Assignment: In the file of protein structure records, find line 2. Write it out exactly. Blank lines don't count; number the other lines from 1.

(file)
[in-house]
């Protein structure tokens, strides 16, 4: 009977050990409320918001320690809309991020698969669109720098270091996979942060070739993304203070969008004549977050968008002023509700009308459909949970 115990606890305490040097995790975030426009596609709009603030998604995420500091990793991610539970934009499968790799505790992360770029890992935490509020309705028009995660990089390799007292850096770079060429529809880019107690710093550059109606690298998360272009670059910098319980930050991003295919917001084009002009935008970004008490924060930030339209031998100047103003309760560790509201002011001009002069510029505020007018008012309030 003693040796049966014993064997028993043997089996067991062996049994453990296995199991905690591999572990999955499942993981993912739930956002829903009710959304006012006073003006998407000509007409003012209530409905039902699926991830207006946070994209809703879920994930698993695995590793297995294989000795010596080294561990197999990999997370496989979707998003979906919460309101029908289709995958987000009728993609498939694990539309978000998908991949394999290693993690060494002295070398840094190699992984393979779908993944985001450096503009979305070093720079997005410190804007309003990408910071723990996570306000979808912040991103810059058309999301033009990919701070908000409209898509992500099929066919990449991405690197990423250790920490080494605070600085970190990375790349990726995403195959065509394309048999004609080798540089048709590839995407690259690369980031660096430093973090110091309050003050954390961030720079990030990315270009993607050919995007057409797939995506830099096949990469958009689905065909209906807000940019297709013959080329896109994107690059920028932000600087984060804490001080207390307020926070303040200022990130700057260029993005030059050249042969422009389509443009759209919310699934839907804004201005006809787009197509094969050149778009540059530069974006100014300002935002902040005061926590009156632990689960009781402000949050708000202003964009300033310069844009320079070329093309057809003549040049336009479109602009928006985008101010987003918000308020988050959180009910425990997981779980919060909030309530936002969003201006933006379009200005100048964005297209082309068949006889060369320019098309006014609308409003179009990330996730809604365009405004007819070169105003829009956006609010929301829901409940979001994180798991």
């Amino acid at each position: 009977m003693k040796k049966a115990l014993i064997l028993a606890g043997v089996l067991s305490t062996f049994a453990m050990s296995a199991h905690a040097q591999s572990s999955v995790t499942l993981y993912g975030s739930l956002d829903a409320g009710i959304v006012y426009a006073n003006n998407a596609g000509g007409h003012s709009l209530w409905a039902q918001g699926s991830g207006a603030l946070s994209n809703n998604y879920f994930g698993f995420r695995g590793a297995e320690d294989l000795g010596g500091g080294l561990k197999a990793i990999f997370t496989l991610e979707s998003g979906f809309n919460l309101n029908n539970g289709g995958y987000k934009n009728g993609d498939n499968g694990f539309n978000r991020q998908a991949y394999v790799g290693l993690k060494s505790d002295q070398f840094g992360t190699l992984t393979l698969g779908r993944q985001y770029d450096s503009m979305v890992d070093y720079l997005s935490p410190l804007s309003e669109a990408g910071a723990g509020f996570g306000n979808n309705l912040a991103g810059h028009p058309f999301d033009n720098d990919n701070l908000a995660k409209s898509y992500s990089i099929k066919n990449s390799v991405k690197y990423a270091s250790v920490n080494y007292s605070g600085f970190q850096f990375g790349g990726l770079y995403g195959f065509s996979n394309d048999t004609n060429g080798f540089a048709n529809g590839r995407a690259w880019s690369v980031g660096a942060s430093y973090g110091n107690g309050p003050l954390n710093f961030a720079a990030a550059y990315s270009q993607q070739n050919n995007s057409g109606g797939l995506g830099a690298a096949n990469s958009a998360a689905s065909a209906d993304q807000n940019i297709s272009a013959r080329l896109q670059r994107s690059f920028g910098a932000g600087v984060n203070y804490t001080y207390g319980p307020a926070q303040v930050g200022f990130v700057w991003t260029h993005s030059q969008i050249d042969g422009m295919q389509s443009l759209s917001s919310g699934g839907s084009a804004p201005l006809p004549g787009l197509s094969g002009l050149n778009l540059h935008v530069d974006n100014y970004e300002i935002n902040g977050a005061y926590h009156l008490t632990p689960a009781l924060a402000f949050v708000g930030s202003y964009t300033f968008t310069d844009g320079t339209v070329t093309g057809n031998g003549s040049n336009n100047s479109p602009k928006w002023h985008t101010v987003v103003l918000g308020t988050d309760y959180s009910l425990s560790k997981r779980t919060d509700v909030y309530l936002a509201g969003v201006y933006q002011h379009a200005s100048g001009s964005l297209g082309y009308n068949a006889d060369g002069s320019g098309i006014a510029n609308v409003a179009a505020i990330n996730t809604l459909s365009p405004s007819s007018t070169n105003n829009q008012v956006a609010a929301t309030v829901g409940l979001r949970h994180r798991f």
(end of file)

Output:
């Protein structure tokens, strides 16, 4: 009977050990409320918001320690809309991020698969669109720098270091996979942060070739993304203070969008004549977050968008002023509700009308459909949970 115990606890305490040097995790975030426009596609709009603030998604995420500091990793991610539970934009499968790799505790992360770029890992935490509020309705028009995660990089390799007292850096770079060429529809880019107690710093550059109606690298998360272009670059910098319980930050991003295919917001084009002009935008970004008490924060930030339209031998100047103003309760560790509201002011001009002069510029505020007018008012309030 003693040796049966014993064997028993043997089996067991062996049994453990296995199991905690591999572990999955499942993981993912739930956002829903009710959304006012006073003006998407000509007409003012209530409905039902699926991830207006946070994209809703879920994930698993695995590793297995294989000795010596080294561990197999990999997370496989979707998003979906919460309101029908289709995958987000009728993609498939694990539309978000998908991949394999290693993690060494002295070398840094190699992984393979779908993944985001450096503009979305070093720079997005410190804007309003990408910071723990996570306000979808912040991103810059058309999301033009990919701070908000409209898509992500099929066919990449991405690197990423250790920490080494605070600085970190990375790349990726995403195959065509394309048999004609080798540089048709590839995407690259690369980031660096430093973090110091309050003050954390961030720079990030990315270009993607050919995007057409797939995506830099096949990469958009689905065909209906807000940019297709013959080329896109994107690059920028932000600087984060804490001080207390307020926070303040200022990130700057260029993005030059050249042969422009389509443009759209919310699934839907804004201005006809787009197509094969050149778009540059530069974006100014300002935002902040005061926590009156632990689960009781402000949050708000202003964009300033310069844009320079070329093309057809003549040049336009479109602009928006985008101010987003918000308020988050959180009910425990997981779980919060909030309530936002969003201006933006379009200005100048964005297209082309068949006889060369320019098309006014609308409003179009990330996730809604365009405004007819070169105003829009956006609010929301829901409940979001994180798991």